Scientists Use Jellyfish DNA to Engineer a Glow-in-the-Dark Pig


A team of Chinese scientists has successfully created a small herd of glow-in-the-dark piglets.

Last week, while you were stuffing your face with Christmas candy, a group of scientists from the South China Agricultural University made the oddest of holiday announcements: they have successfully created a glow-in-the-dark pig.

So far, ten piglets have been given the glow-in-the-dark treatment, which involves injecting a fluorescent protein into the pig embryos. Once the embryos have matured into full-fledged piglets, they will glow green under a black light.

The glowing proteins are derived from a strand of jellyfish DNA, a technique that was developed by the University of Hawaii at Manua School of Medicine. Similar methods have already been used to create fluorescent rabbits in turkey, and to save a species of endangered wildcats in New Orleans.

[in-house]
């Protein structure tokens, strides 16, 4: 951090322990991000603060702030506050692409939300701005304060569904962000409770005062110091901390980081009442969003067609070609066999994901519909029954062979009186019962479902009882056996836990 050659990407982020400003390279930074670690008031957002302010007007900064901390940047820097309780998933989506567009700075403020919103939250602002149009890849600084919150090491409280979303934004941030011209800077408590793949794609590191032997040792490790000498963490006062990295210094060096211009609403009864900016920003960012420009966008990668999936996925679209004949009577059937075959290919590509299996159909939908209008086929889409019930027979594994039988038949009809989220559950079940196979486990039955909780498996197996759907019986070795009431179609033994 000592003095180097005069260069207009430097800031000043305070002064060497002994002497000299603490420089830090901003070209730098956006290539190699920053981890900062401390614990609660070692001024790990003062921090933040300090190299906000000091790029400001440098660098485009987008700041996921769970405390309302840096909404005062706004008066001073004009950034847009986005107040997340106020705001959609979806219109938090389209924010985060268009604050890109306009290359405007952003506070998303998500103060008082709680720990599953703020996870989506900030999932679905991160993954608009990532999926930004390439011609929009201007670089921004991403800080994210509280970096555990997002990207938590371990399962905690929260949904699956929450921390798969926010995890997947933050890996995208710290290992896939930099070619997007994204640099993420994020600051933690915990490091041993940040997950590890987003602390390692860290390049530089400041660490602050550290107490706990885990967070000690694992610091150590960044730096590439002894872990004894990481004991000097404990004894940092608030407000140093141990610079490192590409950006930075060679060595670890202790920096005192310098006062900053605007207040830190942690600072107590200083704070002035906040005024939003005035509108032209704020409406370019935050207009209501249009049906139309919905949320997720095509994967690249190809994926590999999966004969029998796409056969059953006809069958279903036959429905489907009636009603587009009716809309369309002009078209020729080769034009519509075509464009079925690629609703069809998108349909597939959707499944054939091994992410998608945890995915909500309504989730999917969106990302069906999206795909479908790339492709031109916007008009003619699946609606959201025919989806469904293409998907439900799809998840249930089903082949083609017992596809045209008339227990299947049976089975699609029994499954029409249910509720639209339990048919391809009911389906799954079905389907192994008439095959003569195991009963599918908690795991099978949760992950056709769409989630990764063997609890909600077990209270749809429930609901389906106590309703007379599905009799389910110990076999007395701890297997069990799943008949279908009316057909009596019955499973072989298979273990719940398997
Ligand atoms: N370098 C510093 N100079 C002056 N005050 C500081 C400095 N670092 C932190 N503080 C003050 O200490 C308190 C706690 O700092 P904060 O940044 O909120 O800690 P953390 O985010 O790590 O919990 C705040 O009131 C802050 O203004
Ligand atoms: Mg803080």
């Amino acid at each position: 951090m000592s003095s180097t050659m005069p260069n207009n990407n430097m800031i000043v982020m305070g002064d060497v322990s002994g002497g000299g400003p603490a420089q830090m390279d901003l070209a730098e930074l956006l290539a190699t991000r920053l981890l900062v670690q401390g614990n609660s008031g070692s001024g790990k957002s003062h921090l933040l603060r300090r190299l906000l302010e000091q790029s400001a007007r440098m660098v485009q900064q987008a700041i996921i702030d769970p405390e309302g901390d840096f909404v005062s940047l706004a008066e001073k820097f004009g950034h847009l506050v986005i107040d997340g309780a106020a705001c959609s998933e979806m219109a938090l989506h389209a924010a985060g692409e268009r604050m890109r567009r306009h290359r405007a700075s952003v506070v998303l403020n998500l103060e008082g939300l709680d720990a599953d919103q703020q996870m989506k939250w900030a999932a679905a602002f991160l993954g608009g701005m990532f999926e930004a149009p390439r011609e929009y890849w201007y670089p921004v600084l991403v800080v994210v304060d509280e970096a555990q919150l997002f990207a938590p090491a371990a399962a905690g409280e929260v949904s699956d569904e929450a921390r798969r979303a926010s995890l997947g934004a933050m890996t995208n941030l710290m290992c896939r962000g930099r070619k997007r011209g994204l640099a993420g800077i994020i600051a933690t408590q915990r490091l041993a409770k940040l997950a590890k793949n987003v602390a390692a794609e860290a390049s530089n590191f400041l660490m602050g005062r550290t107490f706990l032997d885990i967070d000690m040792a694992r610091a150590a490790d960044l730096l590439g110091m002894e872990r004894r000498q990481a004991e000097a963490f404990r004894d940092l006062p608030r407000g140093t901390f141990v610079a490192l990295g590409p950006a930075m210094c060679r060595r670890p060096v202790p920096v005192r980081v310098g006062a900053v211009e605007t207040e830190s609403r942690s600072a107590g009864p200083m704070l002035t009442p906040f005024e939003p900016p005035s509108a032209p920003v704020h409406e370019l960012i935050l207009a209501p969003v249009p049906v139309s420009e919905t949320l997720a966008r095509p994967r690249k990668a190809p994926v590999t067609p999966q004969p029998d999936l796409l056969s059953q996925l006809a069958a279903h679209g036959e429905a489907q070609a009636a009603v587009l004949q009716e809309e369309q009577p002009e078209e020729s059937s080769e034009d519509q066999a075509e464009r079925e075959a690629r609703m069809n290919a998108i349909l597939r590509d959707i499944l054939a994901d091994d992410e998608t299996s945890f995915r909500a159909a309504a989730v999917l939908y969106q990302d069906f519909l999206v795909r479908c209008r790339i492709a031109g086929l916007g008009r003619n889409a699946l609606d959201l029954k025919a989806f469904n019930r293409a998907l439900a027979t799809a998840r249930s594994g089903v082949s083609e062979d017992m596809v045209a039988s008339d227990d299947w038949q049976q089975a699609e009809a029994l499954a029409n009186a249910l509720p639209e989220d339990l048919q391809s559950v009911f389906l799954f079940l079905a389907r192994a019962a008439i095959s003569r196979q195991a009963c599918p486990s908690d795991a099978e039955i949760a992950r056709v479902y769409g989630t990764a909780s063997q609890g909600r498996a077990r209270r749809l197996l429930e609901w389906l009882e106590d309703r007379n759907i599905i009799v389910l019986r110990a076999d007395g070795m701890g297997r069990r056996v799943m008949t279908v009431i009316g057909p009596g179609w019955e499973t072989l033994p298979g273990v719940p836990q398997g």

Creating a brood of glowing animals may sound a little strange, but these researchers actually do have an end game. Eventually, this kind of genetic engineering will be used to manufacture more efficient medicines. “[For] patients who suffer from hemophilia and they need the blood-clotting enzymes in their blood,” explains Dr. Moisyadi, an associate professor at the Institute for Biogenesis Research, “we can make those enzymes a lot cheaper in animals rather than a factory that will cost millions of dollars to build.”

Thankfully, the piglets are expected to live long and happy lives–unless someone has a hankerin’ for some glow-in-the-dark bacon.

Source: University of Hawaii at Manua, The Verge

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